Novel Biomarker and Therapeutic Target for Chronic Kidney Disease in Dogs

The University of Florida College of Veterinary Medicine is currently recruiting dogs with chronic kidney disease for a clinical trial evaluating a new potential renal biomarker.

Enrollment Status: Currently Enrolling

  • Inclusion Criteria
    • Dogs diagnosed with IRIS Stage II-IV chronic kidney disease
      • Based on elevated serum creatinine (>1.4 mg/dL) or SDMA (>18 μg/dL) and lack of appropriate urine concentration (<1.045) on at least two occasions in a stable (< 25% change between measurements) well-hydrated patient.
    • Dogs must be willing to eat the renal study diet (Purina NF -dry)
  • Exclusion Criteria
    • Dogs < 1 year of age
    • Dogs with evidence of lower urinary tract infection based on urinalysis or urine culture
    • Dogs that are receiving alkaline therapy (sodium bicarbonate or potassium citrate), potassium-sparing diuretics, or steroids
  • Procedures/Treatment:
    • Your dog will be seen for 4 study visits after enrollment in this study. These visits will occur approximately every 3 months for one year.
    • At study enrollment your pet will have a physical examination, blood and urine collected either via free catch or cystocentesis (small needle inserted through the skin into the bladder) to fully stage your pets’ stage of kidney disease.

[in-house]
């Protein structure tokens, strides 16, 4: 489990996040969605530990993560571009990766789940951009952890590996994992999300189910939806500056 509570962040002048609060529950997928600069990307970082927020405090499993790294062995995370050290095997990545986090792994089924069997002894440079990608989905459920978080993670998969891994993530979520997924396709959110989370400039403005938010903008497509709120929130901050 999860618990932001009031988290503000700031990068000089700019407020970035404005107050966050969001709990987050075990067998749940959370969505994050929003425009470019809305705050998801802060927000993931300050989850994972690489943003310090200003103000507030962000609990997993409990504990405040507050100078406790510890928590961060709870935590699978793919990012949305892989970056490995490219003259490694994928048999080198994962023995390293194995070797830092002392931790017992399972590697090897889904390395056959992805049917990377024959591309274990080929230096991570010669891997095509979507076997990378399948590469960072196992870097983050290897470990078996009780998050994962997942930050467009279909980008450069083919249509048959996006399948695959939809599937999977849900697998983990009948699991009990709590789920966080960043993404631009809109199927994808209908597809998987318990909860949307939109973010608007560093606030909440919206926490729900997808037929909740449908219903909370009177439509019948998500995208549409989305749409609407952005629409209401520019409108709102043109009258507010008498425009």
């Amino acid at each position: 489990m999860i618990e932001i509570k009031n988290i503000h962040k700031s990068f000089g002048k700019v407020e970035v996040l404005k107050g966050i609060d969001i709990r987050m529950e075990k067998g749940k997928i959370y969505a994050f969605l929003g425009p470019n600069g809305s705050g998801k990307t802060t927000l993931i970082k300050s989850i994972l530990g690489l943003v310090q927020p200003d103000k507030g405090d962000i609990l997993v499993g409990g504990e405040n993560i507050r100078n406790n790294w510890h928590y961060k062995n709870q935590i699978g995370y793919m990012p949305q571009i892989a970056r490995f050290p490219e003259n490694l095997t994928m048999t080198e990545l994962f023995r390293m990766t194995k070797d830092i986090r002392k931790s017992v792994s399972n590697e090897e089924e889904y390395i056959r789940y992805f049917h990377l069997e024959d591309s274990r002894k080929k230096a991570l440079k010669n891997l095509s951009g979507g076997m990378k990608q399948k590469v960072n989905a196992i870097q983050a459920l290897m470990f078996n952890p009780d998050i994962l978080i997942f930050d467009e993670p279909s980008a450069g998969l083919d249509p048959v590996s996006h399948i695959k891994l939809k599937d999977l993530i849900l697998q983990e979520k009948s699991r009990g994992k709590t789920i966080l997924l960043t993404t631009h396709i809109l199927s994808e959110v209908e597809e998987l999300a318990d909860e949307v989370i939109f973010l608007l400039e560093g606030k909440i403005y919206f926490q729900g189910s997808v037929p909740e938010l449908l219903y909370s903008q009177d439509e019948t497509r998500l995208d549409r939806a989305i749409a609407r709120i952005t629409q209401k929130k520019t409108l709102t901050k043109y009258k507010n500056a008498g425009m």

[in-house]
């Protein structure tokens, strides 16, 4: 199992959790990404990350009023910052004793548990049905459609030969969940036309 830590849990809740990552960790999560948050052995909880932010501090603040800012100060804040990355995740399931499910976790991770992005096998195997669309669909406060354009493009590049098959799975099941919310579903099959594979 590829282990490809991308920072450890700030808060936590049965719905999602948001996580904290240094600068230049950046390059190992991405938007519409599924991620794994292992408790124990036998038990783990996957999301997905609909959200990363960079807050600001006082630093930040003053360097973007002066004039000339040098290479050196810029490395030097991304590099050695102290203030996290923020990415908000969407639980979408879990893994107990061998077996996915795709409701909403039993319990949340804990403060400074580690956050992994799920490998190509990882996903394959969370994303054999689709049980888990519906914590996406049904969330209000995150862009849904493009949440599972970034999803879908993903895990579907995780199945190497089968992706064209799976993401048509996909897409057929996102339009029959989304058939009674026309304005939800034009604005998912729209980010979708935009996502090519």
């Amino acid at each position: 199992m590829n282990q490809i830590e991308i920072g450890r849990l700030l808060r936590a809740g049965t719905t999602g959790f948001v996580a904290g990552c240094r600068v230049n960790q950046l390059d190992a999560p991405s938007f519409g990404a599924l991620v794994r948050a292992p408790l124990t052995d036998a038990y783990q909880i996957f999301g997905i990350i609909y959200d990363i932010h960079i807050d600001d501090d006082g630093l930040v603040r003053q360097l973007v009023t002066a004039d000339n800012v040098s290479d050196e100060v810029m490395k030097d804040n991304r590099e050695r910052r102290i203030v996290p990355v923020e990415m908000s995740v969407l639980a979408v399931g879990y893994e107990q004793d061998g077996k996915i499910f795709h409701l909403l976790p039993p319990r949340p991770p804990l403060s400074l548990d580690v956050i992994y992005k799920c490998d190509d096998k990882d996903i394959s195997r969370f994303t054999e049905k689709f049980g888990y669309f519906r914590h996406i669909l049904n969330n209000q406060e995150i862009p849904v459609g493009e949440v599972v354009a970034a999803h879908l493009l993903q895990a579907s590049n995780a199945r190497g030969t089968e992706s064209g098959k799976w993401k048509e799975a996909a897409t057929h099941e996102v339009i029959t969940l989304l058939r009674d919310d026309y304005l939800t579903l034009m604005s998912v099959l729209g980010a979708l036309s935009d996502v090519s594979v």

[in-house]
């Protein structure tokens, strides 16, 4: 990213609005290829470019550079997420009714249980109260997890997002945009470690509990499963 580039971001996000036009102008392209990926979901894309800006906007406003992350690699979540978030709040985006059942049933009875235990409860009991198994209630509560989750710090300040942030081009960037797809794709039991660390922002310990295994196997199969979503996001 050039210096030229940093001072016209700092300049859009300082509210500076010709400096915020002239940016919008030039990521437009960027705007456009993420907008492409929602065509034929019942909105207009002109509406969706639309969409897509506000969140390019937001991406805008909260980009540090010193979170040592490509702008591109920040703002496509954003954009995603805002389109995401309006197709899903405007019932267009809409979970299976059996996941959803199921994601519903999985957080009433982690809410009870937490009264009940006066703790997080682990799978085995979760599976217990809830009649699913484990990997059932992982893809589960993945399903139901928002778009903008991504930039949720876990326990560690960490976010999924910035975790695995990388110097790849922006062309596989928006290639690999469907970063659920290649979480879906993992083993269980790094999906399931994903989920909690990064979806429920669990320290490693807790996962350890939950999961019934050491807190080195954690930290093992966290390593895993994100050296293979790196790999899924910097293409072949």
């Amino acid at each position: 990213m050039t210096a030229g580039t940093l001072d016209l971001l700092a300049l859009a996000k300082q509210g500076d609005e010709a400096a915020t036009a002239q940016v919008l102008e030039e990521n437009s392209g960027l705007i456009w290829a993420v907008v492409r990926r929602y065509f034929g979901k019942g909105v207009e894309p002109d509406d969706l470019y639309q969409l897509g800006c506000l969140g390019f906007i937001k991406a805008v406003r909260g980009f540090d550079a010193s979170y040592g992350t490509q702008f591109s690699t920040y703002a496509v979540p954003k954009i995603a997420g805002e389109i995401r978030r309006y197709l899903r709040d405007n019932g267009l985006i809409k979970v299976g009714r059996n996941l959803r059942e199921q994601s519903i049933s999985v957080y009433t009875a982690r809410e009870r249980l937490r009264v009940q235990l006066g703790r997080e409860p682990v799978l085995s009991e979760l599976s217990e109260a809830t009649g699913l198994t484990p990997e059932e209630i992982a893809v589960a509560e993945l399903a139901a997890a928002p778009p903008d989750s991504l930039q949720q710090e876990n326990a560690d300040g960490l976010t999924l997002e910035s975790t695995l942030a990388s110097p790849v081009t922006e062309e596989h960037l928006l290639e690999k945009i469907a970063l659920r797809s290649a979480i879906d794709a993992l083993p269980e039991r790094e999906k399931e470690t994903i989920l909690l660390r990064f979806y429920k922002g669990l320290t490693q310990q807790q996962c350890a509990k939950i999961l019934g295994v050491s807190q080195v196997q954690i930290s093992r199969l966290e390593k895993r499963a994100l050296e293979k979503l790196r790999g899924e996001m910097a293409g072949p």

• This testing will include: a renal biochemistry panel, packed cell volume and total protein (PCV/TP) to assess for anemia, urinalysis, urine protein-to-creatinine ratio, and blood pressure measurement.
    • At each study visit after enrollment your pet will have blood and urine collected to monitor for progression of kidney disease and measurement of this new urine biomarker for kidney disease (ammonia-to-creatinine ratio).
  • Costs:
    • The study will cover the cost of:
      • Study Enrollment Visit: blood and urine collection for a renal biochemistry panel, PCV/TP, urinalysis, urine protein-to-creatinine ratio, and blood pressure measurement.
      • Follow up Study Visits (4 total): blood collection for a renal biochemistry panel.
      • Study Renal Diet (Purina NF Dry) for 1 year
  • Contact: Please email VM-clinicalstudies@ufl.edu or call Clinical Studies at 352-294-4389 if you are interested in learning more.
  • Study Investigators: Drs. Autumn N. Harris, Andrew Specht, and Kirsten Cooke
  • Background: Chronic Kidney Disease (CKD) is defined as the presence of functional abnormalities in one or both kidneys over a prolonged period of time. Serum creatinine is currently used as a marker of kidney function, but it cannot detect early changes in kidney function. Detecting CKD early has significant importance because early treatment could slow the rate of disease progression, improve the patient’s quality of life and prolong survival times. In addition, early detection of kidney disease will give us the best chance to identify the underlying cause to target our treatment better. There is a critical need for us to identify biomarkers of kidney function that can be used to diagnose early kidney disease. This proposed research project aims to characterize a new biomarker for kidney disease that will hopefully allow us to predict outcomes and/or therapeutic responses.

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